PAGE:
Diversity at Reed

Reed’s formal diversity statement, drafted by students in 2008, asserts the college’s commitment to the full participation in serious and open intellectual inquiry of students, faculty, and staff, regardless of ethnicity, race, religion, age, gender identity, sexual orientation, nationality, socioeconomic status, or disabilities.

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At Reed, we believe student success is linked to community support. A range of programming provides students, faculty, and staff with opportunities to engage in meaningful conversations and activities meant to inspire the further development of a fully inclusive learning community.


Two offices on campus are dedicated to ensuring the full and equal participation of all members of the Reed community.

Located in the president’s office, the Office for Institutional Diversity works closely with the dean of the faculty, Reed’s chief academic officer, to ensure all aspects of college life reflect the fundamental principles of intellectual pluralism espoused in the college’s founding documents. In addition, this office oversees the implementation of systems that support, encourage, and promote a diverse and inclusive learning, teaching, and working environment. Finally, this offices seeks to develop relationships in the broader Portland community that support Reed’s commitment to diversity.

The Office for Inclusive Community, which works directly with students, aims to support the exploration of privilege and oppression as well as intersecting social identities and the ways in which our backgrounds and perspectives shape how we learn. In addition to running Reed’s multicultural resource center (MRC), which hosts programs and events, the office coordinates a peer mentor program, a leadership academy, and alternative spring and fall breaks, which provide educational immersion experiences focused on local communities and local issues.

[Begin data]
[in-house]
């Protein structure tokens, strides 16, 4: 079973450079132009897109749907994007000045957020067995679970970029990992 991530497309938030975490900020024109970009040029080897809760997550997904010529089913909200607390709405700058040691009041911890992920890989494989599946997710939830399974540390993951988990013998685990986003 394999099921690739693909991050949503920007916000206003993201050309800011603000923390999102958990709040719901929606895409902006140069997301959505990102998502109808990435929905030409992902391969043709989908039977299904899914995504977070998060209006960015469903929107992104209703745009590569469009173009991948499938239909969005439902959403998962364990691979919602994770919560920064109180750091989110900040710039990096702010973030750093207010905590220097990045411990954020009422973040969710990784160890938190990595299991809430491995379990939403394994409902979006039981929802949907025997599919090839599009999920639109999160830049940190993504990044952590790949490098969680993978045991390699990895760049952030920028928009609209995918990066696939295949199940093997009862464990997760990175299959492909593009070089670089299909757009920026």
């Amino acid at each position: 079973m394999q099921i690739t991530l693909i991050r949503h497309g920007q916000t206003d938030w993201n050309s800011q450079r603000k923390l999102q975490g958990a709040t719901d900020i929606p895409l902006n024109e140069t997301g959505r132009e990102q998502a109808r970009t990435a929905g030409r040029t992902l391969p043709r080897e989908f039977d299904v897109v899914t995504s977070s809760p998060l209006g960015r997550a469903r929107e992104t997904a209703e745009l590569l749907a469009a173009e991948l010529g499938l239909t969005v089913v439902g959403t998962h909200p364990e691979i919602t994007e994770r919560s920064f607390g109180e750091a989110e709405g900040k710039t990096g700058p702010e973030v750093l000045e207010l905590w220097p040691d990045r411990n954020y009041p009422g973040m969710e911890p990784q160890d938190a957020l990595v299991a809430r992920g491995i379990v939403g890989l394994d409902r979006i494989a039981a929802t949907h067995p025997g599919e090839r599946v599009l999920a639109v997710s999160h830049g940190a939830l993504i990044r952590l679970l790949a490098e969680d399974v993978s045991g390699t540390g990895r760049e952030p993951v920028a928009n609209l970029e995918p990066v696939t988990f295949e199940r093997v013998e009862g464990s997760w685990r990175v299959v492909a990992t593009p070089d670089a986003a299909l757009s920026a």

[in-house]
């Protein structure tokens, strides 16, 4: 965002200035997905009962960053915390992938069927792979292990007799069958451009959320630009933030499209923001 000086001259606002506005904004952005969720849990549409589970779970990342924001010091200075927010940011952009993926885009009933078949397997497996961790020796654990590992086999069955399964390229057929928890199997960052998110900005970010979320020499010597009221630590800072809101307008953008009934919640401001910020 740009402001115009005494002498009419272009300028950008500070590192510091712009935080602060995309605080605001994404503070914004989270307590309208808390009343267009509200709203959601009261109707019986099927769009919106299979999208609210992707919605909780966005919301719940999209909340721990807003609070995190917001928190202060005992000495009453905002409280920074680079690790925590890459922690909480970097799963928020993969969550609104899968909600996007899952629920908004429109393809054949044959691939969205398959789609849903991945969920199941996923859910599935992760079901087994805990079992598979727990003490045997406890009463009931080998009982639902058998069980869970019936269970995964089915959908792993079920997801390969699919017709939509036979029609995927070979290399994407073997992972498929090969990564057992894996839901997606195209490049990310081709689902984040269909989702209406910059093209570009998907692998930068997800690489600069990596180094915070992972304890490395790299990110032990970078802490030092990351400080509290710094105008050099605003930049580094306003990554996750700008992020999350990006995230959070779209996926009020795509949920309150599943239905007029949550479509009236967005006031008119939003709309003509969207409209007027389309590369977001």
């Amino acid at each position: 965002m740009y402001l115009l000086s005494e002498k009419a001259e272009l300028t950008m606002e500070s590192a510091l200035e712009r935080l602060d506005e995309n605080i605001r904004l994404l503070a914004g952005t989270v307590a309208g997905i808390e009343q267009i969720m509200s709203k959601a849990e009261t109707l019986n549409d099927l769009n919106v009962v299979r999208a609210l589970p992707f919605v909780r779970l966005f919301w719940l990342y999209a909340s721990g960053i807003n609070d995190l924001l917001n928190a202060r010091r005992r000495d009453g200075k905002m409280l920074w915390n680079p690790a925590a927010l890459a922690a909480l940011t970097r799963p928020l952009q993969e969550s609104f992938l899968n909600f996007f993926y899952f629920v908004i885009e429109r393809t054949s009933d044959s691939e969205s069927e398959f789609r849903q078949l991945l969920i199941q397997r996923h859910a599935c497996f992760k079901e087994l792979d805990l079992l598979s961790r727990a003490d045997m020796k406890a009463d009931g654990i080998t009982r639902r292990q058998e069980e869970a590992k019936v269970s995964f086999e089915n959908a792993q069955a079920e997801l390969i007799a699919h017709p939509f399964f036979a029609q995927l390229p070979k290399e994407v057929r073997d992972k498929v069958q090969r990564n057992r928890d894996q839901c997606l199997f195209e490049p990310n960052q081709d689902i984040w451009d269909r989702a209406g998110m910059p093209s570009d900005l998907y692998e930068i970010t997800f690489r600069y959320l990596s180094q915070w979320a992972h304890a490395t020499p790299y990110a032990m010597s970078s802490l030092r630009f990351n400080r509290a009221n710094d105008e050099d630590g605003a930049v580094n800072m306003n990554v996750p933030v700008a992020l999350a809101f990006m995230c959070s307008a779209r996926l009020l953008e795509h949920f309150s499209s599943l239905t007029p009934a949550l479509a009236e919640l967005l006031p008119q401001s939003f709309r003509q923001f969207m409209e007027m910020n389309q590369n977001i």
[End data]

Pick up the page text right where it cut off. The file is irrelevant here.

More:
Apart from these two offices, students may also work with SEEDS (Students for Education, Empowerment, and Direct Service) to find community service opportunities in Portland.


  • Reed’s Peer Mentor Program assists first-year and transfer students with the transition to college by pairing them with a current student who provides guidance and support throughout the first year.
  • The Faculty Consortium on Sex, Gender, and Sexuality supports faculty members who are developing courses related to sex, gender, and sexuality studies and sponsoring gender-related events on campus.
  • ALOUD! brings the nation’s best scholars, thinkers, and artists to campus for lectures and performances. The series is sponsored by the Office for Institutional Diversity.
  • The Vine Deloria Jr. Lecture Series, created by Reed students, faculty, and staff, honors the memory of preeminent intellectual Vine Deloria Jr. by recognizing the work of Native American scholars whose intellectual pursuits reflect the spirit and commitment of Deloria.
  • Reed’s Community Reading Project hosts major scholars or public intellectuals and a series of related events to which the larger Portland community is invited. Most recently, Rebecca Skloot, author of The Immortal Life of Henrietta Lacks, was on campus.